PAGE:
Children’s author Julia Heckathorn travels the world to learn about different ecosystems and endangered animals. She pours her knowledge into children’s books, hoping the next generation will right the environmental wrongs of our times. As in many children's books, the main character in Heckathorn's stories is an animal. Unlike those other characters, though, this one is real - a kangaroo, that lives in the author’s backyard. VOA’s Penelope Poulou has more.
Video

Video Pet Kangaroo Helps Spread Environmental Message

Children’s author Julia Heckathorn travels the world to learn about different ecosystems and endangered animals. She pours her knowledge into children’s books, hoping the next generation will right the environmental wrongs of our times. As in many children's books, the main character in Heckathorn's stories is an animal. Unlike those other characters, though, this one is real - a kangaroo, that lives in the author’s backyard. VOA’s Penelope Poulou has more.
Video

Video Pro-Russian Separatists Plan 'Federalization Referendum' in Eastern Ukraine

Pro-Russian separatists in eastern Ukraine say they plan to move forward next month with a referendum vote for greater autonomy, despite the Geneva agreement reached with Russia, the U.S. and Ukraine to end the political conflict. VOA's Brian Padden reports from the city of Donetsk in Eastern Ukraine.
Video

Video Pope Francis Hopes Dual Canonizations Will Reconcile Church

On April 27, two popes - John the XXIII and John Paul II - will be made saints in a ceremony at St. Peter’s Square. VOA religion correspondent Jerome Socolovsky says the dual canonization is part of the current pope’s program to reconcile liberals and conservatives in the Roman Catholic Church.
Video

Video In Capturing Nature's Majesty, Film Makes Case for Its Survival

French filmmaker Luc Jacquet won worldwide acclaim for his 2005 Academy Award-winning documentary "March of the Penguins". Now Jacquet is back with a new film that takes movie-goers deep into the heart of a tropical rainforest - not only to celebrate its grandeur, but to make the case for its survival. VOA's Rosanne Skirble reports.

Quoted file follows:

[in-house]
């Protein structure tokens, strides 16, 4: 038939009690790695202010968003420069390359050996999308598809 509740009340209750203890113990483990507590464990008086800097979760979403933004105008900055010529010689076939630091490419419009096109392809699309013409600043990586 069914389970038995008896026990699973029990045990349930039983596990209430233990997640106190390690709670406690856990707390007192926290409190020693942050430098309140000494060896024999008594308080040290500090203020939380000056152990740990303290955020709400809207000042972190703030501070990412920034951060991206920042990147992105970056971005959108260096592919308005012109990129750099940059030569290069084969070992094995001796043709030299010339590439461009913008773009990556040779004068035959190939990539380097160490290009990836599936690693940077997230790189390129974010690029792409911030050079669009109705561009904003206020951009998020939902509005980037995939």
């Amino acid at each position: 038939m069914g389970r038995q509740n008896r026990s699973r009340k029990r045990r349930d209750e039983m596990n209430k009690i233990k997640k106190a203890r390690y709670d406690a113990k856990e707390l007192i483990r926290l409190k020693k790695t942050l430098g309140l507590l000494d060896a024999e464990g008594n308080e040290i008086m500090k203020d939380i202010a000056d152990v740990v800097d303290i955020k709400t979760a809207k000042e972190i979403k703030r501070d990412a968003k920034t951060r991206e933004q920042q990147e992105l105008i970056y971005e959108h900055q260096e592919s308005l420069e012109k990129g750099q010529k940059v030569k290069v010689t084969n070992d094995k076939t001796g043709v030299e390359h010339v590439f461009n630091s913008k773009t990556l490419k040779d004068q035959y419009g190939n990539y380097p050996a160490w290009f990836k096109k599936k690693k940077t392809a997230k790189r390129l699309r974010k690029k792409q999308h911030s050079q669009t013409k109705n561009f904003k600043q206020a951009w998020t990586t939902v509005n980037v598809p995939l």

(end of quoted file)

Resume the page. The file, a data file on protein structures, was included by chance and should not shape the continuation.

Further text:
Video

Video Boston Marathon Bittersweet for Many Runners

Monday's running of the Boston Marathon was bittersweet for many of the 36,000 participants as they finished the run that was interrupted by a double bombing last year. Many gathered along the route paid respect to the four people killed as a result of two bombings near the finish line. VOA's Carolyn Presutti returned to Boston this year to follow two runners, forever changed because of the crimes.
Video

Video International Students Learn Film Production in World's Movie Capital

Hollywood - which is part of Los Angeles - is the movie capital of the world, and many aspiring filmmakers go there in hopes of breaking into the movie business. Mike O'Sullivan reports that regional universities are also a magnet for students who hope to become producers or directors.
Video

Video Pacific Rim Trade Deal Proves Elusive

With the U.S.-led war in Iraq ended and American military involvement in Afghanistan winding down, President Barack Obama has sought to pivot the country's foreign policy focus towards Asia. One aspect of that pivot is the negotiation of a free-trade agreement among 12 Pacific Rim nations. But as Obama leaves this week on a trip to four Asian countries he has found it very difficult to complete the trade pact. VOA's Ken Bredemeier has more from Washington.
Video

Video Autistic Adults Face Housing, Job Challenges

Many parents of children with disabilities fear for the future of their adult child. It can be difficult to find services to help adults with disabilities - physical, mental or emotional - find work or live on their own. The mother of an autistic boy set up a foundation to advocate for the estimated 1.2 million American adults with autism, a developmental disorder that causes communication difficulties and often social difficulties. VOA's Faiza Elmasry reports.
AppleAndroid